The kind of empty yearning one’d expect out of a teenager, first date-bound. Which is, of course, how Watten’s narrative is construct’d. Ignore the little San Francisco maps with the corny fortune-cookie captions (“Certainty is not the mystery”). Ignore the period-style Perelman theory-speak interspersed—out of a Langton “catalogue essay”—though it’s generally less drossy that Watten’s own (“Incompletion (subjectivity) does not disappear obligingly upon being named. One of the most persistent, and compelling features of the work are the traces of his subjectivity, violently erased.”) Ignore, too, the “present”—Watten in Michigan with Michigan pigeons, Watten in Berlin where a man sleeps in the “open field” where the Wall stood, Watten mock-aphoristical (“There is no difference between myself and what I do, all day every day, except that I myself am suspended in that difference: this is not me”) or thinking about twenty-year service pins. The story is elsewhere, is plainly heroic, model’d after Pound, Olson, the Abstract-Expressionists (“we wanted a big canvas, of time and space”), and goes: Watten’s December 1979 presenting of “a series of four events at 80 Langton Street as part of its Writer-in Residence series” end’d one era (next would come “the Reagonomic rappel à l’ordre of the 80s”), and mark’d the arrival of Watten, hero. The story here—what little there is—is of Watten’s emergence-moment (like a bug out of its larval husk) through the “events.” Bystanders, apparently recognizing the efforts (whose worth is never question’d), cheer’d:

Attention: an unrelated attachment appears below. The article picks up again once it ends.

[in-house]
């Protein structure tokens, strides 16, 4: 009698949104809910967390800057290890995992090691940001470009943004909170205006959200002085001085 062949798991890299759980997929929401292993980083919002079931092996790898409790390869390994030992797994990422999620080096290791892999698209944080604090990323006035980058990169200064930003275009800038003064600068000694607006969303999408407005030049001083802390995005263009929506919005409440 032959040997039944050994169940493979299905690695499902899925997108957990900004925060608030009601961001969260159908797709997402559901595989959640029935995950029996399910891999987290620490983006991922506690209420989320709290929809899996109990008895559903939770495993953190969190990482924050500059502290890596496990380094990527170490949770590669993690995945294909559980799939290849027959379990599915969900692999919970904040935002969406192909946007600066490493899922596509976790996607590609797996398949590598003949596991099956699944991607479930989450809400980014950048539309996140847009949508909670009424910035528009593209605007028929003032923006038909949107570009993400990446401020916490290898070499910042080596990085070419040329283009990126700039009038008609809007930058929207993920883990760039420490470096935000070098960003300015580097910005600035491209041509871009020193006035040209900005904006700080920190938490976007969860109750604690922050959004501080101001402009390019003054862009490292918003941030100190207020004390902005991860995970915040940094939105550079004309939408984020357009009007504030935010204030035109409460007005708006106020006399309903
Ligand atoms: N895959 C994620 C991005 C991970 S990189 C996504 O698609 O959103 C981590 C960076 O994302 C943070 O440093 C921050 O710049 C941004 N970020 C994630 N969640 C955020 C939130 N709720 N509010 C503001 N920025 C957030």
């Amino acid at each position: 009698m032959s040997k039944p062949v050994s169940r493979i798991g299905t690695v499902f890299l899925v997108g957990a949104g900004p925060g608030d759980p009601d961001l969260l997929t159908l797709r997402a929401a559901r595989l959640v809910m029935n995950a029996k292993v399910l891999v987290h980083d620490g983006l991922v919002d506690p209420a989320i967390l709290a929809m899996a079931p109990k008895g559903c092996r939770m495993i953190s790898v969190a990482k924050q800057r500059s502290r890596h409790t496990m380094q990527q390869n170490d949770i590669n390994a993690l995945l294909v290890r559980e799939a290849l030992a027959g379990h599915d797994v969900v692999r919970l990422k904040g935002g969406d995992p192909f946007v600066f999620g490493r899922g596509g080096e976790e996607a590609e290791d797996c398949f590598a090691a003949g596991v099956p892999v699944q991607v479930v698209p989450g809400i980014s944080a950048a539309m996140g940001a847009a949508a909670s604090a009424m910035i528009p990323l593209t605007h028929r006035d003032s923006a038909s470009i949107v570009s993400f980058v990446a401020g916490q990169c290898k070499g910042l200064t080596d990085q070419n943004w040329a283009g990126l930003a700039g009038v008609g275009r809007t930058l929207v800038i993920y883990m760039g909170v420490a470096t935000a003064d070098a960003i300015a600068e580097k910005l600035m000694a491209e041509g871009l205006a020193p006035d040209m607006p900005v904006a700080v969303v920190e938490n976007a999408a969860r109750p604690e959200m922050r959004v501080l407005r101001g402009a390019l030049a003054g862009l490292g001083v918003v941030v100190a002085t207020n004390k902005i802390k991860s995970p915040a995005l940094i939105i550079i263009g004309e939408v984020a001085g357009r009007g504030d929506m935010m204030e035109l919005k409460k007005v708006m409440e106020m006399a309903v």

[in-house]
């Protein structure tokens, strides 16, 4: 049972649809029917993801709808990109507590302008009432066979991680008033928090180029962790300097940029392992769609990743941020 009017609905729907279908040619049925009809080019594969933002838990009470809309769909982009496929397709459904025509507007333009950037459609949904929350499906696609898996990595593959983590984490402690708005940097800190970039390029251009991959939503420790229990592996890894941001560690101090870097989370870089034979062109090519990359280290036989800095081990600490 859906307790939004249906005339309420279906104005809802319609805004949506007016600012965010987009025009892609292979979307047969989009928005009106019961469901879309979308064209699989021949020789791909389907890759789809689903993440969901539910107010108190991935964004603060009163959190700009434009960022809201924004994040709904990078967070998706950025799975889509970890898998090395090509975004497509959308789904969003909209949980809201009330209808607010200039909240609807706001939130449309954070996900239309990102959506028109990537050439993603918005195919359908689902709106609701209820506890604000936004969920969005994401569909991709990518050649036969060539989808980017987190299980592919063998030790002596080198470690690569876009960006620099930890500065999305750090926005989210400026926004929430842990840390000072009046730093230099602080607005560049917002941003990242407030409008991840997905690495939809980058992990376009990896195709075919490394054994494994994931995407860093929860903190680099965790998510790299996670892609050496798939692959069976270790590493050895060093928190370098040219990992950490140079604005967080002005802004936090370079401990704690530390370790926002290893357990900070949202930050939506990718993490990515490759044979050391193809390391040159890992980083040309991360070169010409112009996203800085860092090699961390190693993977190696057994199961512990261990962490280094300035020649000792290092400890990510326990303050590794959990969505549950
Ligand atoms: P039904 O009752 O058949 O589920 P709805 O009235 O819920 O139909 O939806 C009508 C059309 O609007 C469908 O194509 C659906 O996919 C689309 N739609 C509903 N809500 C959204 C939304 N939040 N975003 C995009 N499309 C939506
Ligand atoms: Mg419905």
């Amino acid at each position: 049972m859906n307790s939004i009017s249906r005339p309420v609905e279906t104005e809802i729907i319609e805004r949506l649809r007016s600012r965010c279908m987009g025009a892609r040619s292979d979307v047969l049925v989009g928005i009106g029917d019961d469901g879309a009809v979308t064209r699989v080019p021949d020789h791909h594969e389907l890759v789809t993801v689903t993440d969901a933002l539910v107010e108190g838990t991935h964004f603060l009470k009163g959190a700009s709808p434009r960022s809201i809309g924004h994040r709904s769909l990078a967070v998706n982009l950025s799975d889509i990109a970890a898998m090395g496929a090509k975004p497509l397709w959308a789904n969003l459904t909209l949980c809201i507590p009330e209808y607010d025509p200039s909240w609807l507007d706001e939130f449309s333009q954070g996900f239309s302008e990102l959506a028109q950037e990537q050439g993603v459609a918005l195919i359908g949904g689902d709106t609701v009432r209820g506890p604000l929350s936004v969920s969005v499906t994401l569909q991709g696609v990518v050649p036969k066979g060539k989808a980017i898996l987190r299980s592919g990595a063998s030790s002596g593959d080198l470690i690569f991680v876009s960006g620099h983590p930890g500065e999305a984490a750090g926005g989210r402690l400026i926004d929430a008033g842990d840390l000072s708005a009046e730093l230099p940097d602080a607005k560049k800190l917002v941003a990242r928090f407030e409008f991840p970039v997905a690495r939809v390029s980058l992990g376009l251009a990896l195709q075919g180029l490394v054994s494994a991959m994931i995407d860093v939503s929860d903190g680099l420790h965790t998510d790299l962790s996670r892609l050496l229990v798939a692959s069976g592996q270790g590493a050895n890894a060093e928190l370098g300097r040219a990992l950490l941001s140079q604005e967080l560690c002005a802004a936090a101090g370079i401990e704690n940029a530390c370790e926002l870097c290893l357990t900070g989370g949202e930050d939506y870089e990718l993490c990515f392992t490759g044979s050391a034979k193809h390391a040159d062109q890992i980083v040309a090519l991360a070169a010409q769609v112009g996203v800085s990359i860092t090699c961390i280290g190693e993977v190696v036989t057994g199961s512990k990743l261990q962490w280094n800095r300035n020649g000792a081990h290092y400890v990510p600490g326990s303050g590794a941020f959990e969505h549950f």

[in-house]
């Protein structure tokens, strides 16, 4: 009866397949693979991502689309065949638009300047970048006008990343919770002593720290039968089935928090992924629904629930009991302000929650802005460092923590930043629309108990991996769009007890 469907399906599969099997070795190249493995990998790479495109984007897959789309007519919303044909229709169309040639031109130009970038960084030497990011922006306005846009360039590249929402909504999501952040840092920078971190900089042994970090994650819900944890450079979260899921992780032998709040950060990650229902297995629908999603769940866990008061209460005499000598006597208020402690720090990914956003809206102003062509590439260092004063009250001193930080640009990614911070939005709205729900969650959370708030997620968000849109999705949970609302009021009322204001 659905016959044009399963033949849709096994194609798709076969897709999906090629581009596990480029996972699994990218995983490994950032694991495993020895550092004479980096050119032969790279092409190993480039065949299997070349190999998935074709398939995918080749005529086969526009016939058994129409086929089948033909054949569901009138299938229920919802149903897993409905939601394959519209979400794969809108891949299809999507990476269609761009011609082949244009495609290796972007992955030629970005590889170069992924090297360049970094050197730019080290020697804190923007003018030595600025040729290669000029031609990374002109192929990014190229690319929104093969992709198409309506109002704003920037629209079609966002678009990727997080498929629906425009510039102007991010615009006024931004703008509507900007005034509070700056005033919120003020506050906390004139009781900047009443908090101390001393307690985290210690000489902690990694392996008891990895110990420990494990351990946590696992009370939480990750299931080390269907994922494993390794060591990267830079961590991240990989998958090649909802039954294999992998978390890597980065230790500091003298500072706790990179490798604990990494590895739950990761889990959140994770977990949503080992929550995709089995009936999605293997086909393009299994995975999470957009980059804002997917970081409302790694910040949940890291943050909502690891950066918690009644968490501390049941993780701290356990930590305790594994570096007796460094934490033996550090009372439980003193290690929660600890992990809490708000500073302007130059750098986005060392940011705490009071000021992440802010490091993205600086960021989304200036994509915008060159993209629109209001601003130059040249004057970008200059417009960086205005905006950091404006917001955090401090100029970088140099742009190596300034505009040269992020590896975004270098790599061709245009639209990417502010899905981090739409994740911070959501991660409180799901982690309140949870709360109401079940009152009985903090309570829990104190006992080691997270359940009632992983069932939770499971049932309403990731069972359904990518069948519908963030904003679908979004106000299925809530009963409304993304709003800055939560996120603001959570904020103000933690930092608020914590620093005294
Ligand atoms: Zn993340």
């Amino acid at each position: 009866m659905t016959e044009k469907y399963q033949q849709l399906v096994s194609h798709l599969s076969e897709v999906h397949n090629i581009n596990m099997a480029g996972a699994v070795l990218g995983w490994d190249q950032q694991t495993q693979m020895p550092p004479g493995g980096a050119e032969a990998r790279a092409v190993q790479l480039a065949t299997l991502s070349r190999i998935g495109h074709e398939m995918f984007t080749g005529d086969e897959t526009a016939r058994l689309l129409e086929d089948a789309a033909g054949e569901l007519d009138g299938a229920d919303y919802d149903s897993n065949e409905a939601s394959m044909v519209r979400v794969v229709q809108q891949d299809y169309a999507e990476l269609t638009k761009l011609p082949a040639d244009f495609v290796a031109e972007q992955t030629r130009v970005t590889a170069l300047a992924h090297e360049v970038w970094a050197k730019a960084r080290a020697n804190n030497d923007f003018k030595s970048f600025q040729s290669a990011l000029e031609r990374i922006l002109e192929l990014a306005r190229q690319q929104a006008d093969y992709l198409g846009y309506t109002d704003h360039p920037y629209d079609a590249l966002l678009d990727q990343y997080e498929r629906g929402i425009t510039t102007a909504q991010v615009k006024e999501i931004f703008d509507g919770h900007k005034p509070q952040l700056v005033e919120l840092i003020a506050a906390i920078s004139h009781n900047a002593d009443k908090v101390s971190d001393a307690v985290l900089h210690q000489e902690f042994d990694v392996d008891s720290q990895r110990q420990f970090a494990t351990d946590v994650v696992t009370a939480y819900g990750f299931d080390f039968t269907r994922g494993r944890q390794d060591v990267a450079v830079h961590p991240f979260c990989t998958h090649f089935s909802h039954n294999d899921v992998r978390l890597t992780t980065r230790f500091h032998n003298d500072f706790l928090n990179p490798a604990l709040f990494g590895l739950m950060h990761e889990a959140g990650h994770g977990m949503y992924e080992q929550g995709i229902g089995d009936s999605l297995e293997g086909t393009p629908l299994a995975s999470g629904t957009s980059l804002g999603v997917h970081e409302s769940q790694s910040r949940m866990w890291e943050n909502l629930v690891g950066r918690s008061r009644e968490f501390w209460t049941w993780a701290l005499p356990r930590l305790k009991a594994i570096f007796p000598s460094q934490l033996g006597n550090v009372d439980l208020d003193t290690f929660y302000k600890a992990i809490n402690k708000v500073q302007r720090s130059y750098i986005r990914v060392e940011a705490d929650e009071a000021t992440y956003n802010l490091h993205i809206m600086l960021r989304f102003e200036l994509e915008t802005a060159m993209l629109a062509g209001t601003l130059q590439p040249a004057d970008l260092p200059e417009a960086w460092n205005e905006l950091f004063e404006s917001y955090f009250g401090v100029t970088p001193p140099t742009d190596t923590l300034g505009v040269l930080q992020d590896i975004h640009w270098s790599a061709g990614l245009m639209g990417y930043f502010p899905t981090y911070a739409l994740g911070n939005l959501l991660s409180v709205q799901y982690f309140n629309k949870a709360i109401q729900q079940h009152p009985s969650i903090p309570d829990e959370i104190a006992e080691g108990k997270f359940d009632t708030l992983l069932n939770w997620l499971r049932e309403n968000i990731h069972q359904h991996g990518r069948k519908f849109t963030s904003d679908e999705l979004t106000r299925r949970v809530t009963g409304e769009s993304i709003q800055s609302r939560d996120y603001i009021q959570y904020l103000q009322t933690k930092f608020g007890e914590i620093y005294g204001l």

As Bob notes, the language of the talks was often as dense as the creative works they explicated, and the performative demands must have been great: each talk was three-and-a-half hours long. After I staged the third night’s performance, Judy Moran, co-director of Langton, said she found it “heroic” . . . In the drama of recognition, there are few times when you know—and this was one of them. On 24th Street with C—, anticipating my final event, I knew I had arrived as an artist.
Which, coming nearly at the end of Watten’s piece, makes for tidy closure, boy (with a camera) makes good. And yet: what about those photographs of urban remainders, seemingly devoid of people? Isn’t the hero’s story precisely opposed to “everyday life”? Who’s behind the garage doors and mail slots in the six-hundred photographs? What good’s “an essay on the psychodynamics of topography” (a Wattenism for the charge of the “noble six hundred” pictures) if it skirts the chaos and crannies, misses the populace, trades heroic form against humble quotidian mess and grit? Apparently, that don’t matter none. Watten’s coda:
Nothing was going anywhere, and we wrote until it did. A simple response to lived conditions, out of which all hell would break loose. We were just about to make a big noise.

Western Hercules Beetle, ♂